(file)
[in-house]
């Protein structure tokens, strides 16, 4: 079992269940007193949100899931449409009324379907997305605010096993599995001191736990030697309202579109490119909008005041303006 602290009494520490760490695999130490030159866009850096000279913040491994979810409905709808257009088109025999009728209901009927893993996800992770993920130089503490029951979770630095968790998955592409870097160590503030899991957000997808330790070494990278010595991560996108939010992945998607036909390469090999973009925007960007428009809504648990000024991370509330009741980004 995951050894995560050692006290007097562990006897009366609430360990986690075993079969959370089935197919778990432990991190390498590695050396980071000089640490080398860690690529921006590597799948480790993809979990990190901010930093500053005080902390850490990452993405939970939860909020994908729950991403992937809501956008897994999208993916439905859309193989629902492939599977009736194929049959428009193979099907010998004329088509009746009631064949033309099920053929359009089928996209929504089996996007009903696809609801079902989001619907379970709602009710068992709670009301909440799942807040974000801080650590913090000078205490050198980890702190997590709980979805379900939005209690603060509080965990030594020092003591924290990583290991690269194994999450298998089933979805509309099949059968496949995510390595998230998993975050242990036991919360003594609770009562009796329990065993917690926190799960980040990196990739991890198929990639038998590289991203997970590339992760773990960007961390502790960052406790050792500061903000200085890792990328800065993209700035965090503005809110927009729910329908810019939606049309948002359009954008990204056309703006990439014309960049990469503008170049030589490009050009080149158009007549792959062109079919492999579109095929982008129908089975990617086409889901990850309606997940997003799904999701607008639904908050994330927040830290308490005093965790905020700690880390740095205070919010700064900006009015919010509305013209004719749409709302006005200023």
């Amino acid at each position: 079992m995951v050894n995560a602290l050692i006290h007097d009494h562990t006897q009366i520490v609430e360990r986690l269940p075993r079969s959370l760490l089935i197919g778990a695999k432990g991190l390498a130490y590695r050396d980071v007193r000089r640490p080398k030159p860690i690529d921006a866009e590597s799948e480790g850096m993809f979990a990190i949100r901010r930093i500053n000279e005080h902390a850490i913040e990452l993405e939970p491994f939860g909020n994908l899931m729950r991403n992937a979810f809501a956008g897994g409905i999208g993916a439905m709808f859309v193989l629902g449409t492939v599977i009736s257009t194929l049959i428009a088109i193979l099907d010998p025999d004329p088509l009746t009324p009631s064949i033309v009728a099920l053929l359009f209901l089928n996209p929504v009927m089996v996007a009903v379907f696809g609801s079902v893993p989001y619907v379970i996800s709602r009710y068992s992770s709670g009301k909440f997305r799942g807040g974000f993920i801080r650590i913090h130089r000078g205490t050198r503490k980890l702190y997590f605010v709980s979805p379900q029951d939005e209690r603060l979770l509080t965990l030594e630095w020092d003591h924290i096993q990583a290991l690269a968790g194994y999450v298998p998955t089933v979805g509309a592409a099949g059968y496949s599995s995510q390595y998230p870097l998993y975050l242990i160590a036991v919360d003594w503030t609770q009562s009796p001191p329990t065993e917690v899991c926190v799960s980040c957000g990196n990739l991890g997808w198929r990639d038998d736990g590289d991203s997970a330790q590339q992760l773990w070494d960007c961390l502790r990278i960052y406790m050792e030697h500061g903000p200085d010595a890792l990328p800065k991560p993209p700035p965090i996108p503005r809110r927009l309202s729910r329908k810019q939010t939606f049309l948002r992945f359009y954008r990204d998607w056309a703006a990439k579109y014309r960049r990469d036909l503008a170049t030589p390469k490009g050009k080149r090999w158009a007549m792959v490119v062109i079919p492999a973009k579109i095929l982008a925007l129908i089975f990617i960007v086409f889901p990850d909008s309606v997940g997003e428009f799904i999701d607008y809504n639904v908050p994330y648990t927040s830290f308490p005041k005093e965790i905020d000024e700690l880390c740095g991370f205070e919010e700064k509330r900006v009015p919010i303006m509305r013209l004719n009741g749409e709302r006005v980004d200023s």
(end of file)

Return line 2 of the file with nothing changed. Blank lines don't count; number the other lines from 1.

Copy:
């Protein structure tokens, strides 16, 4: 079992269940007193949100899931449409009324379907997305605010096993599995001191736990030697309202579109490119909008005041303006 602290009494520490760490695999130490030159866009850096000279913040491994979810409905709808257009088109025999009728209901009927893993996800992770993920130089503490029951979770630095968790998955592409870097160590503030899991957000997808330790070494990278010595991560996108939010992945998607036909390469090999973009925007960007428009809504648990000024991370509330009741980004 995951050894995560050692006290007097562990006897009366609430360990986690075993079969959370089935197919778990432990991190390498590695050396980071000089640490080398860690690529921006590597799948480790993809979990990190901010930093500053005080902390850490990452993405939970939860909020994908729950991403992937809501956008897994999208993916439905859309193989629902492939599977009736194929049959428009193979099907010998004329088509009746009631064949033309099920053929359009089928996209929504089996996007009903696809609801079902989001619907379970709602009710068992709670009301909440799942807040974000801080650590913090000078205490050198980890702190997590709980979805379900939005209690603060509080965990030594020092003591924290990583290991690269194994999450298998089933979805509309099949059968496949995510390595998230998993975050242990036991919360003594609770009562009796329990065993917690926190799960980040990196990739991890198929990639038998590289991203997970590339992760773990960007961390502790960052406790050792500061903000200085890792990328800065993209700035965090503005809110927009729910329908810019939606049309948002359009954008990204056309703006990439014309960049990469503008170049030589490009050009080149158009007549792959062109079919492999579109095929982008129908089975990617086409889901990850309606997940997003799904999701607008639904908050994330927040830290308490005093965790905020700690880390740095205070919010700064900006009015919010509305013209004719749409709302006005200023």